Friday, September 26, 2008

One Two Three Kick

October is right around the corner and thoughts of Nan are on my mind. For those of you who don't know, Nan is my grandmother, Domenica Esposito, whom we called Nana Mickey. She passed away in October of 2000 and life hasn't been quite the same without her. You may think you have a wonderful grandmother, but you don't have mine. Only one was made before they broke that mold.

Nan babysat for us every, and I mean every, Saturday night. She claimed it was to give my parents some quality time together, but my siblings and I knew better. There was nothing she loved more in life than spending time with her grandchildren. And the feeling was mutual.

Saturday nights started off with Mom getting us fed. Then, we'd go sit on the front stoop and wait for Nan to round the corner. She loved to take buses and walk and would often refuse my mom's offer of a ride. As soon as we saw her walking down the block, we would start screaming and jumping up and down.

My childhood was lived in a modest home where everything had its place. One toy was played with and put away before another one was taken out. Cushions remained on the couch and there was NO jumping on furniture. You ate three square meals before you got dessert. You didn't disturb the neighbors with excessive noise. You went to bed early. Hell, in the winter darkness, my mom would have us in bed by 6:30 PM. You get the picture.

When Nan showed up and Mom and Dad had pulled away in the car, ALL HELL BROKE LOOSE. First, there was a visit to the candy store--actually, a numbers running joint fronting as a candy store, as I now understand it--where we could buy whatever our little hearts desired. When the ice cream man made his rounds later, we'd get that too. And maybe a knish or hot pretzel to go with it. Strung out on lots of sugar and Nan's enthusiasm, the cushions on the 1970's, crushed-velvet, orange sofa would be ripped off and thrown around on the floor, and we would pretend we were floating on rafts in the middle of the sea. Beds were jumped on with great exhilaration, pigtails flying in the air.

The Saturday night line up on TV back then was All in the Family, The Jeffersons, Bob Newhart, Mary Tyler Moore, and, our favorite, Carol Burnett. But TV viewing required more snacks. So, the Jiffy Pop popcorn came out and we'd shake it over the stove top and watch that silver foil turban grow and shoot out wisps of steam. Along with the salty, we needed a little sweet. Out came the marshmallows and a long fork. They got toasted over the flame on the stove and many of them caught fire and melted all over the metal grates. Any idea how hard it is to get melted marshmallow off of those? I'm actually surprised that Nan wasn't banned from babysitting after a few such adventures.

To get us up to our beds, she'd form a conga line with us and we'd one-two-three-kick up the stairs. Then we'd beg for a story. She rarely read to us from a book; she made up her own stories and told them in installments week after week. They were mystery stories about pickpockets, smugglers, and kidnappers down at the South Street Seaport. I can imagine how she'd gaze out her work window and dream up tales for our Saturdays together. We would whine and beg when she'd leave us with a cliff-hanger.

She was a lover of new experiences, exotic foods, world travel, and foreign accents. Guess I got that gene too. ;-)

After the jumping and snacking and TV viewing, we'd settle down in bed. By now, Nan was snoring away, but I was always still awake. At that time of night, Chiller Theater would come on, and that horrible hand with the six fingers would rise out of the ground, and that voice would say "Chiiiiiiiiiiiiiilllllllllllllllllllleeeeeeeeeerrrrrr." Eeek. It used to freak the hell out of me, and I'd put my hands over my eyes and watch through my fingers.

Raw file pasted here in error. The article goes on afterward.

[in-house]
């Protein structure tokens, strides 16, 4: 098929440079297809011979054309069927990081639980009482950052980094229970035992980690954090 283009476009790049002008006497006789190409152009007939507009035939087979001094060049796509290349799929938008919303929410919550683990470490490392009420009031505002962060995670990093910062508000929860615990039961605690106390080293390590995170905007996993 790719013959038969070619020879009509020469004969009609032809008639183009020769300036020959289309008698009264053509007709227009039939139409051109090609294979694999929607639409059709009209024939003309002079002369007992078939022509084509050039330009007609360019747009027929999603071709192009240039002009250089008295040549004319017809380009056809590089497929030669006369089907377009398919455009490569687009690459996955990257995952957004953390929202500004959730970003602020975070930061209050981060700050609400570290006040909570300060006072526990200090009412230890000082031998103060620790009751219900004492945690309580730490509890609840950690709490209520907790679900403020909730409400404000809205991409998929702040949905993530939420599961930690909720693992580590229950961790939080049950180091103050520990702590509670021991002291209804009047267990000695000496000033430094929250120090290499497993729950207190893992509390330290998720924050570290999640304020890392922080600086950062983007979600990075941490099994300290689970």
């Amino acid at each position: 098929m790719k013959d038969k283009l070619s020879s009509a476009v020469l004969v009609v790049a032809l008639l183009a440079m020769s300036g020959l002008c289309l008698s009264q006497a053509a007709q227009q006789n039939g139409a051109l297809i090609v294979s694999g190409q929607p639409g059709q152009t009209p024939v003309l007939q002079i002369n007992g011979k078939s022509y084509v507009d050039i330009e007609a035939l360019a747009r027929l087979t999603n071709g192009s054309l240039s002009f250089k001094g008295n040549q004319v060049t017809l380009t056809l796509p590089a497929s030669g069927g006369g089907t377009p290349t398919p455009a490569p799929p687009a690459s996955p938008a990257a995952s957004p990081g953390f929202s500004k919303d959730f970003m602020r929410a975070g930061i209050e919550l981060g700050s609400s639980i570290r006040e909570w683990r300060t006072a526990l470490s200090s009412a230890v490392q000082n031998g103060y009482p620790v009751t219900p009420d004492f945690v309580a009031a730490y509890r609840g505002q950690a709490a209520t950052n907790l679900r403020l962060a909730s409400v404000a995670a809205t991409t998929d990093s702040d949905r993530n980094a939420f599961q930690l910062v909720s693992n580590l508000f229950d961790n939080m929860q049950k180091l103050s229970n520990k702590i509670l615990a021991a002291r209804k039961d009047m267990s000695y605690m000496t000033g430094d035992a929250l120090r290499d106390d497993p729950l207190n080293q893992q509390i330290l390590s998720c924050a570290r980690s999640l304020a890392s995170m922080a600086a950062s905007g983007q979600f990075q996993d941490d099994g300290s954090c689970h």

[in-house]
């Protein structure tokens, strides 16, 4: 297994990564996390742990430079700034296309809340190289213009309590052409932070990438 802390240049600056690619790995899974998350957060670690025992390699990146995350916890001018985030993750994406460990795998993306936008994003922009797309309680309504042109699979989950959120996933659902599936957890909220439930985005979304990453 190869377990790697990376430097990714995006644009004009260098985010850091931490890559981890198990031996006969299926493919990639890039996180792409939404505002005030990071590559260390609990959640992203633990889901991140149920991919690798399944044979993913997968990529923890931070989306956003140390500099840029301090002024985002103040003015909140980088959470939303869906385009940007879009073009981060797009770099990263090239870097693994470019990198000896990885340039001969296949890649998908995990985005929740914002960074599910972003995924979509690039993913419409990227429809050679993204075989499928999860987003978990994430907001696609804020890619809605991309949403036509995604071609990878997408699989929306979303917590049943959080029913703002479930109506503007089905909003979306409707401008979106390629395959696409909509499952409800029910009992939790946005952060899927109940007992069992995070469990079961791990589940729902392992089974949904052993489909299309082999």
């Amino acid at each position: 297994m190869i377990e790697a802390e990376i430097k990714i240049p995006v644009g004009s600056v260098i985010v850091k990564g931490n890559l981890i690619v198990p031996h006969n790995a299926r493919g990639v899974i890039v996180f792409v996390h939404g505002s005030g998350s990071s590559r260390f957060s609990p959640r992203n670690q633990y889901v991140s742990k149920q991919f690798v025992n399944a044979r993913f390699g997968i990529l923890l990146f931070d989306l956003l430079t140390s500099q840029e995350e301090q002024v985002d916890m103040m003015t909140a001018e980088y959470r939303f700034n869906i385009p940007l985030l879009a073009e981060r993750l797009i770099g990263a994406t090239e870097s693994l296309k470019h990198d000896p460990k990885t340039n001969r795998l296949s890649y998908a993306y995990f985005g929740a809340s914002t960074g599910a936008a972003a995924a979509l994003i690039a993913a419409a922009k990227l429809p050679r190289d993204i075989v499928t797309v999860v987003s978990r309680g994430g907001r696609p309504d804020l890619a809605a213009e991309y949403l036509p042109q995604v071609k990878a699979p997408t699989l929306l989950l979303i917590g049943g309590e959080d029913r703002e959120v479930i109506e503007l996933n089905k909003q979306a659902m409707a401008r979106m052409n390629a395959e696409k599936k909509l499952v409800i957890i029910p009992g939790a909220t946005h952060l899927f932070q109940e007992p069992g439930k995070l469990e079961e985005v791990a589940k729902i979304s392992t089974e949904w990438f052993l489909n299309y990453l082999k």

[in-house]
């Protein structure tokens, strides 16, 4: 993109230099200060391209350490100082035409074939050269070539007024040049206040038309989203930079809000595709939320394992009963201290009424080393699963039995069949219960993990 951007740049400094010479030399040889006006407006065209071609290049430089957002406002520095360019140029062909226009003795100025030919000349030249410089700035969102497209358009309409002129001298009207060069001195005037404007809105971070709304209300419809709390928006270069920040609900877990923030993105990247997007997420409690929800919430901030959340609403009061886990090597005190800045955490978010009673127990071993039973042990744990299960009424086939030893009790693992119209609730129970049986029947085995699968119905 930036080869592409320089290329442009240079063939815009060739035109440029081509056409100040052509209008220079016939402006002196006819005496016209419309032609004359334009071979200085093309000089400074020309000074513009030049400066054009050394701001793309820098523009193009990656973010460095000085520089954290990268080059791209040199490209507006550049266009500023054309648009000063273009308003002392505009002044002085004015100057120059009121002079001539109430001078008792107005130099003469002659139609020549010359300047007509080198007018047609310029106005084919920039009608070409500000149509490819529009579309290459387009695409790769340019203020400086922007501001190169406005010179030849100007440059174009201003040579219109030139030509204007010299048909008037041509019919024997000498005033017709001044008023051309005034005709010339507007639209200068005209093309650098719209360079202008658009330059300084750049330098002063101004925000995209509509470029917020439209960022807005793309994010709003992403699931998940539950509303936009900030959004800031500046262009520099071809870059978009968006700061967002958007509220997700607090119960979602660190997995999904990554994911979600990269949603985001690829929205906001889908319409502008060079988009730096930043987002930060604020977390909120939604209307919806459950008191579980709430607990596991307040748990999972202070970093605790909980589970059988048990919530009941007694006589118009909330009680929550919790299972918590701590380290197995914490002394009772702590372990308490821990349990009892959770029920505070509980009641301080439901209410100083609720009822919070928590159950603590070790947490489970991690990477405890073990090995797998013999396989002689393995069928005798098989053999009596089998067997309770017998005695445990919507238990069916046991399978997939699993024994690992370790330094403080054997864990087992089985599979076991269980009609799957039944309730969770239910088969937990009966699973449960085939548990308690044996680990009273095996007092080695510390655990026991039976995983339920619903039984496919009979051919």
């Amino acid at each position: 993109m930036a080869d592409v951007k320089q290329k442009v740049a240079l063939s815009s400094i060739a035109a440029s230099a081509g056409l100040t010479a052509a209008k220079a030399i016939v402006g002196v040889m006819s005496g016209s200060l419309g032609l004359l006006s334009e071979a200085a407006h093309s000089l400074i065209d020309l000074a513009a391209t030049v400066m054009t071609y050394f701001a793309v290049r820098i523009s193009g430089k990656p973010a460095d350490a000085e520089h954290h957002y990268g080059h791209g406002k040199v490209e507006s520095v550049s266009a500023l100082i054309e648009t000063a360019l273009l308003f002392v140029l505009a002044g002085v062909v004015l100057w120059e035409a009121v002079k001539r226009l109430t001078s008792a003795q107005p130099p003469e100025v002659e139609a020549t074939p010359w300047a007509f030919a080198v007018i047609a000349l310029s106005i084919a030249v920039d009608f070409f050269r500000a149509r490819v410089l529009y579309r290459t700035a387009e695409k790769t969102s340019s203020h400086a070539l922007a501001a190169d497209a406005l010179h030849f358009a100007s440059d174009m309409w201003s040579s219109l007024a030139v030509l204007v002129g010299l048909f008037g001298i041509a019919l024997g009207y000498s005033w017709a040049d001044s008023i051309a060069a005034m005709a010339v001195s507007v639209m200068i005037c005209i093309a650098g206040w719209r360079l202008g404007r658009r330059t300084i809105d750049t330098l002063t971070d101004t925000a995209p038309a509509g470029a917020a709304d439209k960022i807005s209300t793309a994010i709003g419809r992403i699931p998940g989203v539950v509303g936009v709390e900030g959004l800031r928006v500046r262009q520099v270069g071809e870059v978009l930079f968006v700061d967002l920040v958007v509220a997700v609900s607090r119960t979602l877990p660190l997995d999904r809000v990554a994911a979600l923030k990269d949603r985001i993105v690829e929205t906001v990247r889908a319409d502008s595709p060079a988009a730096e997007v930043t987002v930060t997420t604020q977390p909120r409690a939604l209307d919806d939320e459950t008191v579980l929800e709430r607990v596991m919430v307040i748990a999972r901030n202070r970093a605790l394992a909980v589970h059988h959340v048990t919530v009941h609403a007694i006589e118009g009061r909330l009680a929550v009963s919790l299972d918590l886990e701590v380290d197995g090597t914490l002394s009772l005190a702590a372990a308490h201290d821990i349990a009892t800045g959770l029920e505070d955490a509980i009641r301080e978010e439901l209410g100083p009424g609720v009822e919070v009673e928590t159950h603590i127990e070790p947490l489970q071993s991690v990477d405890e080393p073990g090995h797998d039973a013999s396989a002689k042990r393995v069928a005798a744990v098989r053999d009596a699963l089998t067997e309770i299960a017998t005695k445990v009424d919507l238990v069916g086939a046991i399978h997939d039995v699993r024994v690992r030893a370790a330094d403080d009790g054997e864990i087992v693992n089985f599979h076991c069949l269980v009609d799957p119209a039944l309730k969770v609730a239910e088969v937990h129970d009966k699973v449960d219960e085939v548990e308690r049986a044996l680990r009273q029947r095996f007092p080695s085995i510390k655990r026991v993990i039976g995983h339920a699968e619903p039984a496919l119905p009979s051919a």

At some point, the sound of a car door would slam, and Nan would jump up and run downstairs. Cushions would be tossed back on the couch, dishes gathered and placed in the sink. My mom always had a kitchen to tidy up after a date with dad. Meanwhile, I'd pretend to be asleep when my parents came up to my room so Nan wouldn't get in trouble. But when Nan sneaked up to say goodnight, I'd open one eye and she'd wink at me.

People often debate whether certain traits are the result of nature or nurture. I’m not sure which transmission method is responsible for my sense of awe and wonder, but I do know that in some major way, my grandmother was responsible.

Children have no problem appreciating the miraculous, but as we mature, we begin to take life for granted—the sunset goes unnoticed or is cursed as we’re heading west in rush-hour traffic. The chirping of the birds is a nuisance to our Saturday morning sleep. A drenching spring rain makes us feel gloomy rather than foreshadowing new life.

Nan had as strong a sense of awe as any child I know. To see her out in nature was to see a 75-year-old child—eyes bright, wide smile, face turned up to the sun, and occasionally a foot missing the curb as a result.

She taught me to listen for the sea in a seashell, to jump waves, to crush herbs between my fingers and inhale their sweet and spicy scent, to identify birds, and appreciate flowers and trees. I watched ants for hours at a time when I was a child, amazed at the cooperation of insects--something so often absent in our own species. I remember pulling kitchen chairs in front of the back door to watch a summer thunder shower and then watching the sunlight return in a reddish-orange wash across the late afternoon sky. Rain was never to be dreaded; you could always walk between the rain drops or just have faith that you’d dry soon enough. And in late summer, I loved sniffing the cool, night air to catch a scent of the ripe grapes from the arbor next door.

All of these things are a part of me, handed down from a woman who had no equal. What a blessing to have been mentored in the art of living life with abandon. And when I do my final one two three kick out of this world, I hope my love of life will remain with those I leave behind. I love you, Nan.

Thursday, September 11, 2008

Death of a Salesman

Last night as I was chatting with my Inked-In friends, my husband came in to tell me some terrible news. The salesman from whom we had leased our car had been struck and killed while crossing the street to get a cup of coffee. Whew. It really threw me. We spent only five hours with the guy one day in June. I imagine I drove him crazy with my negotiating and spouting of money factors and the number of times I sat back and said "no go" and watched him walk off to chat with his boss. But he never lost his cool and was respectful of my wishes to not be bombarded with options I didn't want.